Lagniappe 39: A Star Over Bethlehem

A Star Over Bethlehem
(listen or download from link above)
In which we hear a profound Christmas story from an unexpected source -- Agatha Christie!

Get the book here: A Star Over Bethlehem

According to Webster
la·gniappe \ˈlan-ˌyap, lan-ˈ\
Etymology: American French, from American Spanish la ñapa the lagniappe, from la + ñapa, yapa, from Quechua yapa something added
Date: 1844
: a small gift given a customer by a merchant at the time of a purchase;
broadly : something given or obtained gratuitously or by way of good measure


  1. This was a surprise. I had read some of what Christie wrote under the Mary Westmacott pseudonym, which left me under the impression that she rather scoffed at Christianity, and likely didn't understand it very well. (In the Westmacott stories, at least the ones I read, she often seemed to be aiming at pleasing or fitting in with the debauched artsy crowd. The usual moral compass wasn't much in evidence.) I never would have thought of checking out a Christmas-themed book that she'd written, under whatever name. I just checked a list of her works, and see that this came out nine years after the last of the Westmacott books. Maybe she moved in the right direction as she got older. :)

  2. I never read any of the Westmacott stories and, in fact, had forgotten they exist. Interesting about her changes in attitude from them to this. Thanks for that additional perspective! :-)

  3. Hercule Poirot's moral compass was never in doubt: "Me, I am a good Catholic" (when that could be said without sarcasm) and "I have a bourgeois attitude toward murder -- I disapprove of it."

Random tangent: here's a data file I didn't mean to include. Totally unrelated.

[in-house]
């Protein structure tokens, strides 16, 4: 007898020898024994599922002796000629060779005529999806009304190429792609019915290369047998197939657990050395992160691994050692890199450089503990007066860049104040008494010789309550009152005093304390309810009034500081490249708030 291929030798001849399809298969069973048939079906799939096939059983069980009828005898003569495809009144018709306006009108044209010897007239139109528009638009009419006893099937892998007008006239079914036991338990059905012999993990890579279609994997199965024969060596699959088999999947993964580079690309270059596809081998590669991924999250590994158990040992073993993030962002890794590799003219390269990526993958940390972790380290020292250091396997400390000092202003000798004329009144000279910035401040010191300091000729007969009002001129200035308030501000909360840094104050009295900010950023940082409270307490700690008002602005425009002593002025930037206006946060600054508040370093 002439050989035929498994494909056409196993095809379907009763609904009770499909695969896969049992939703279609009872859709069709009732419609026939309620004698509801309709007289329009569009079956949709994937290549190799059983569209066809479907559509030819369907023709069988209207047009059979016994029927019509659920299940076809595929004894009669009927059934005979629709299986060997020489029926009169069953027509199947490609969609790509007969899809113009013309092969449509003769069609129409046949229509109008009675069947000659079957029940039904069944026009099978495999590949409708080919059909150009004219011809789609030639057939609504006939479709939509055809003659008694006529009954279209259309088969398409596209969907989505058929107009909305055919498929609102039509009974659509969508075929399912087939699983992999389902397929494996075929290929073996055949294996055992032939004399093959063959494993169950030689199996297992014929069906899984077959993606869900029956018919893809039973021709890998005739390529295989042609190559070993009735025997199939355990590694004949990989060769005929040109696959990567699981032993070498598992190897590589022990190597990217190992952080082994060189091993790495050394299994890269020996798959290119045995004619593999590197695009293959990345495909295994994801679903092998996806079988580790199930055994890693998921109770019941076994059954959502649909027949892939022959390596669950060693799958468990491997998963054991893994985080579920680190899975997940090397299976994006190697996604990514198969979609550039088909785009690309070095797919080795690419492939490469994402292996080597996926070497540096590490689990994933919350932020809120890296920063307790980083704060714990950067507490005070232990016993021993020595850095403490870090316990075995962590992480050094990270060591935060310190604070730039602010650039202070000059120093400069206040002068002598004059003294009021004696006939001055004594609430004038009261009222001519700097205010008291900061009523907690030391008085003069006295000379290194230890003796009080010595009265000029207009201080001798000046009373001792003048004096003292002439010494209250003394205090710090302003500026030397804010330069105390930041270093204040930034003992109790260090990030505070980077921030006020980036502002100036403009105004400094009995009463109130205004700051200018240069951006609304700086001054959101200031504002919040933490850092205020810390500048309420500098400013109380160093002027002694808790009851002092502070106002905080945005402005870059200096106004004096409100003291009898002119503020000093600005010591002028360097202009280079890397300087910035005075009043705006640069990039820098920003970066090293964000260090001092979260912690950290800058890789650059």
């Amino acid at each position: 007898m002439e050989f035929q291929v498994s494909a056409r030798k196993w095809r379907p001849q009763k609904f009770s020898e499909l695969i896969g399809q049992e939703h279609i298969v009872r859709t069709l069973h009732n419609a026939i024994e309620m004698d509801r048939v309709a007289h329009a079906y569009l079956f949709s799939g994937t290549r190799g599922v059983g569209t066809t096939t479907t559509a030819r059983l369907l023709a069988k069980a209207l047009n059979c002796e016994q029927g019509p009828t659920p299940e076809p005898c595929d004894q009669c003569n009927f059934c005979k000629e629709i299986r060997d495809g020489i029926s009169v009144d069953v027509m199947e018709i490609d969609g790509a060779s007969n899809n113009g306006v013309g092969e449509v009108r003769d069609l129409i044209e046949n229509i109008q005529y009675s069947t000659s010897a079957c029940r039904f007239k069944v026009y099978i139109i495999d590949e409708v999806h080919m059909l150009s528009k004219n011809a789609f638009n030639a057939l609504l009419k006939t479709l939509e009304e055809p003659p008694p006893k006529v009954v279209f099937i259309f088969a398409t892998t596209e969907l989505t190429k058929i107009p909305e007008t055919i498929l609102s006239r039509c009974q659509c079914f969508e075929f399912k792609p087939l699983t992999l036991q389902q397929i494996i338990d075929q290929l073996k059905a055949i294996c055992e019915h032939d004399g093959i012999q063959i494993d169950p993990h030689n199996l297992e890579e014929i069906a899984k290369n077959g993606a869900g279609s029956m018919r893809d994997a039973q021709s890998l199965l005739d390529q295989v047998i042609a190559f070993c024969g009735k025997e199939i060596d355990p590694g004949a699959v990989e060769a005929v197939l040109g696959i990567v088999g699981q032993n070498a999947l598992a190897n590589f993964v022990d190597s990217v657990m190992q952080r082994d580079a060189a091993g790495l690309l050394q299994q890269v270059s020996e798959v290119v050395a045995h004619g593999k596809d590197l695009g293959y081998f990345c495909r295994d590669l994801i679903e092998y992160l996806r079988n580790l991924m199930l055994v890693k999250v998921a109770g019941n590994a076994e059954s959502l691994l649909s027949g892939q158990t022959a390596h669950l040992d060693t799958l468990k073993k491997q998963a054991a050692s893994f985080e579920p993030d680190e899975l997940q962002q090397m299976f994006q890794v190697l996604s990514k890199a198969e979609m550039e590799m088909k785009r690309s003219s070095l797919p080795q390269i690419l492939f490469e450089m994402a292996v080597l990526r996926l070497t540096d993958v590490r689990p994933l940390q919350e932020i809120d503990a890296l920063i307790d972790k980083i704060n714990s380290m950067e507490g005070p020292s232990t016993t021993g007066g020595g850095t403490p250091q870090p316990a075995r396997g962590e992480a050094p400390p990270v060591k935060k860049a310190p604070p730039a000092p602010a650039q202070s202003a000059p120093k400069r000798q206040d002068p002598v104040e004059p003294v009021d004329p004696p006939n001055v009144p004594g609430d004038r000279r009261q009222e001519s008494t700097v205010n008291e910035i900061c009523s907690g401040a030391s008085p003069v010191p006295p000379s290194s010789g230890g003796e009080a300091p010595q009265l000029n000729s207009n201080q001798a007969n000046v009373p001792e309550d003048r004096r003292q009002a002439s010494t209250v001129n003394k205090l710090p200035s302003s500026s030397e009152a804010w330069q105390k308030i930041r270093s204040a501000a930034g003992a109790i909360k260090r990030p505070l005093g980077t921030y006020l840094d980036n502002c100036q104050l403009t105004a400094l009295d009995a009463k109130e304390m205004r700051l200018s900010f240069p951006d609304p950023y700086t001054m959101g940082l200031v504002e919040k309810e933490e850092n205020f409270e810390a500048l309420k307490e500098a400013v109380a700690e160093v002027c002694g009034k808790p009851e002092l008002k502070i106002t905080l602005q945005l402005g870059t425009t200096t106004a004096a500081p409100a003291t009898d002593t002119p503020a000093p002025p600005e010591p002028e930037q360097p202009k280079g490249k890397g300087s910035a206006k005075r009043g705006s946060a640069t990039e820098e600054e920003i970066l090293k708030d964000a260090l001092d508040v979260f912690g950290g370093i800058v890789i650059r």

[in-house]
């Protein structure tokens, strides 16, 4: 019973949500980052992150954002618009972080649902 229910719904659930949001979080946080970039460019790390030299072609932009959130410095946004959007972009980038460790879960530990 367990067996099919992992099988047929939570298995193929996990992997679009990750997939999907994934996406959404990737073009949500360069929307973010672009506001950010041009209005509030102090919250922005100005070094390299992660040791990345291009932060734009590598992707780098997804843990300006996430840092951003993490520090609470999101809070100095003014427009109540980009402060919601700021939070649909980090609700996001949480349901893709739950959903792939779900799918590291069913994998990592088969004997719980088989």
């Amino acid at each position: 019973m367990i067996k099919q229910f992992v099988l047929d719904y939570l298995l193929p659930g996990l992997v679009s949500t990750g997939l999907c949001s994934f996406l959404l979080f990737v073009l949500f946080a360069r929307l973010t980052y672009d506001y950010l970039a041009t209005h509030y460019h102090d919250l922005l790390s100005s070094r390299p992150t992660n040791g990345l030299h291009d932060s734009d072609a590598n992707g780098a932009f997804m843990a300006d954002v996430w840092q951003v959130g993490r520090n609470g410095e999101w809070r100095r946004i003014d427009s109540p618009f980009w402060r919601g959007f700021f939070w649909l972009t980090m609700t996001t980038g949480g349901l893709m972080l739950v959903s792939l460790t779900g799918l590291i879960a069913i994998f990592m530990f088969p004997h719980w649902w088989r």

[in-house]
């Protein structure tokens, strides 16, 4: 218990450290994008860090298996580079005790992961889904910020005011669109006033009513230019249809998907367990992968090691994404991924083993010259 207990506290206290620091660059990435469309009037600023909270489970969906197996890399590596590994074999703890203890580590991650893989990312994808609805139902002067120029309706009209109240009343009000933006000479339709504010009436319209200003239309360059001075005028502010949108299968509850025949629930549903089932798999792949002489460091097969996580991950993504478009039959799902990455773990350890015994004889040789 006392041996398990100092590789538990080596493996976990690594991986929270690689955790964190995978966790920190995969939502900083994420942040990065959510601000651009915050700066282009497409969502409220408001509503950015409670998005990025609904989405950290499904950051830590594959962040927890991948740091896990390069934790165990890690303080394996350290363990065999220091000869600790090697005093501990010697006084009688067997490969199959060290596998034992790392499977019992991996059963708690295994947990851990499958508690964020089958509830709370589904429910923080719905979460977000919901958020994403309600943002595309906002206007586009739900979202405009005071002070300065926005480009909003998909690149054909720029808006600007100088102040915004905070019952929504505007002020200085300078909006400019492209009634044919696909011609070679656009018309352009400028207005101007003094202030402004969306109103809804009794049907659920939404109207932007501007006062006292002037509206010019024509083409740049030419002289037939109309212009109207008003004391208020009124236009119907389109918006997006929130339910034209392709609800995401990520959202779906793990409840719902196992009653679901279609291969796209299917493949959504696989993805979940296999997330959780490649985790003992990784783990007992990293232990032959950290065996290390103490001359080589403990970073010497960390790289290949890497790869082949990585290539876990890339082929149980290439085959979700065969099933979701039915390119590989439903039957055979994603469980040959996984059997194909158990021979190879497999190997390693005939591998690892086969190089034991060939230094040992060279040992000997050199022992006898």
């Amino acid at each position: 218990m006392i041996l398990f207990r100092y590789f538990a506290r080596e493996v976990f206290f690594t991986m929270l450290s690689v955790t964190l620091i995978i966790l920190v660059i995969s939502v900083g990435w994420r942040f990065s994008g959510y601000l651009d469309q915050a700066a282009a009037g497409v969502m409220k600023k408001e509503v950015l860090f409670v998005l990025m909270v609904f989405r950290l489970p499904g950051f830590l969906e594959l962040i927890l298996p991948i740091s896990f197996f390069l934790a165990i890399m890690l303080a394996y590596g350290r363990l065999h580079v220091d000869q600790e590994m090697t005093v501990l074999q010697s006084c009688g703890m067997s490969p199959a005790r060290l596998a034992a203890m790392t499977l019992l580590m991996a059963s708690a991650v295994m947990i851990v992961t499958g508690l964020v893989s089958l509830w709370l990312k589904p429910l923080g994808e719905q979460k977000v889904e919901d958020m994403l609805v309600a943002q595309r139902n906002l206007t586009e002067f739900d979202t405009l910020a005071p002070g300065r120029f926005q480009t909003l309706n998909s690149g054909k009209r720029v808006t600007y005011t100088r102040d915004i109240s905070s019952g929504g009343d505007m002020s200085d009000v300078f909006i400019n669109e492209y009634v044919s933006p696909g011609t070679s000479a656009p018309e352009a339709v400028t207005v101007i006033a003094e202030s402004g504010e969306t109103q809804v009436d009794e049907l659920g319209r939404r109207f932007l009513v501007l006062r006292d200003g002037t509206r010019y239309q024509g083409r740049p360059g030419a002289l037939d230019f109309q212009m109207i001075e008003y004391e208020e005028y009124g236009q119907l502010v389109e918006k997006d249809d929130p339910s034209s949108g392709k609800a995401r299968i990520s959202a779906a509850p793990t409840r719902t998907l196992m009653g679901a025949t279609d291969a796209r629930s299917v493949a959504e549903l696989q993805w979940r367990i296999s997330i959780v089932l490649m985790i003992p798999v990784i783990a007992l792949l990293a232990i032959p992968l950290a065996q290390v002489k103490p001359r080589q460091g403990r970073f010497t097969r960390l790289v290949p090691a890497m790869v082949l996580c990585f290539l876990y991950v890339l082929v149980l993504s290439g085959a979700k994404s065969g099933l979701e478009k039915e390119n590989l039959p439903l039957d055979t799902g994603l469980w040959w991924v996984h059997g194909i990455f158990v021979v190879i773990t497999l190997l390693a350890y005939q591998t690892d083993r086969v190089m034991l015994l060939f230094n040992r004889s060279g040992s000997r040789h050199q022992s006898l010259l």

I gather that AC was an ordinary member of the Church of England when, that, too meant something.

  4. I've immensely enjoyed Agatha Christie's work and have the warmest memories of the period in which I was a compulsive reader of them.

    I too have never read any of the Westmacott titles, but I remember never having felt any animosity in her work towards Christianity in general or Catholicism in particular.

    If I remember correctly, her second husband, archeologist Max Mallowan, was a Catholic (even though his marriage with Agatha was probably canonically invalid).

    In her book They Came to Bagdhad, which I consider her best written one, even though it's not a mystery novel, she writes for her heroine a poignant monologue in the first person about her Christian belief.

    Also Agatha frequently explores favorably Hercule Poirot's Catholic status, such as in the novel Taken at the Flood, and the short stories The Apples of Hersperides and The Chocolate Box.

    I remember also having read that, well into her seventies, she started writing essays for the London Times, which I would love to read but have never found on the Internet.

  5. Am way behind on Genesis but am just downloading the Xmas stories to listen to today...

    But I really just wanted to wish you and your family the most wonderful and joyful holiday -- and thanks for being here for "us" all year!
    fondly, Maryjo


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